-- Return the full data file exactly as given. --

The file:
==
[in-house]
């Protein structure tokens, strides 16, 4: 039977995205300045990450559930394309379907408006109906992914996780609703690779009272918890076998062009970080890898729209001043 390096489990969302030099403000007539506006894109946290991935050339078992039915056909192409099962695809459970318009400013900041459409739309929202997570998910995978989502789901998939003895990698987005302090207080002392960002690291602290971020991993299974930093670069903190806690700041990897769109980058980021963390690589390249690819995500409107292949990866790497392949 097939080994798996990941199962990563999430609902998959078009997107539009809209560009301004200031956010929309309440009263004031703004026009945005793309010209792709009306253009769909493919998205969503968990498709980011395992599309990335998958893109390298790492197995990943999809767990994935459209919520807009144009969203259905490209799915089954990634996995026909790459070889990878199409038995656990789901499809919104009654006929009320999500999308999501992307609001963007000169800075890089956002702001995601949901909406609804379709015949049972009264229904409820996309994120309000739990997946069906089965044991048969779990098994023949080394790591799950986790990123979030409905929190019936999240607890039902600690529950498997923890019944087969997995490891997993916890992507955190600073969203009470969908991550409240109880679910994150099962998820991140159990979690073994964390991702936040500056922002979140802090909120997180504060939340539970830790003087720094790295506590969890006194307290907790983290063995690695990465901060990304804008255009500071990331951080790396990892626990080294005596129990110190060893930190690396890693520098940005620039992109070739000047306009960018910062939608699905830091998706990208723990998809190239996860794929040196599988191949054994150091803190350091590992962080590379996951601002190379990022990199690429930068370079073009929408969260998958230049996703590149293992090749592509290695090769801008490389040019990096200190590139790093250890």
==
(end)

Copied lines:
[in-house]
């Protein structure tokens, strides 16, 4: 039977995205300045990450559930394309379907408006109906992914996780609703690779009272918890076998062009970080890898729209001043 390096489990969302030099403000007539506006894109946290991935050339078992039915056909192409099962695809459970318009400013900041459409739309929202997570998910995978989502789901998939003895990698987005302090207080002392960002690291602290971020991993299974930093670069903190806690700041990897769109980058980021963390690589390249690819995500409107292949990866790497392949 097939080994798996990941199962990563999430609902998959078009997107539009809209560009301004200031956010929309309440009263004031703004026009945005793309010209792709009306253009769909493919998205969503968990498709980011395992599309990335998958893109390298790492197995990943999809767990994935459209919520807009144009969203259905490209799915089954990634996995026909790459070889990878199409038995656990789901499809919104009654006929009320999500999308999501992307609001963007000169800075890089956002702001995601949901909406609804379709015949049972009264229904409820996309994120309000739990997946069906089965044991048969779990098994023949080394790591799950986790990123979030409905929190019936999240607890039902600690529950498997923890019944087969997995490891997993916890992507955190600073969203009470969908991550409240109880679910994150099962998820991140159990979690073994964390991702936040500056922002979140802090909120997180504060939340539970830790003087720094790295506590969890006194307290907790983290063995690695990465901060990304804008255009500071990331951080790396990892626990080294005596129990110190060893930190690396890693520098940005620039992109070739000047306009960018910062939608699905830091998706990208723990998809190239996860794929040196599988191949054994150091803190350091590992962080590379996951601002190379990022990199690429930068370079073009929408969260998958230049996703590149293992090749592509290695090769801008490389040019990096200190590139790093250890």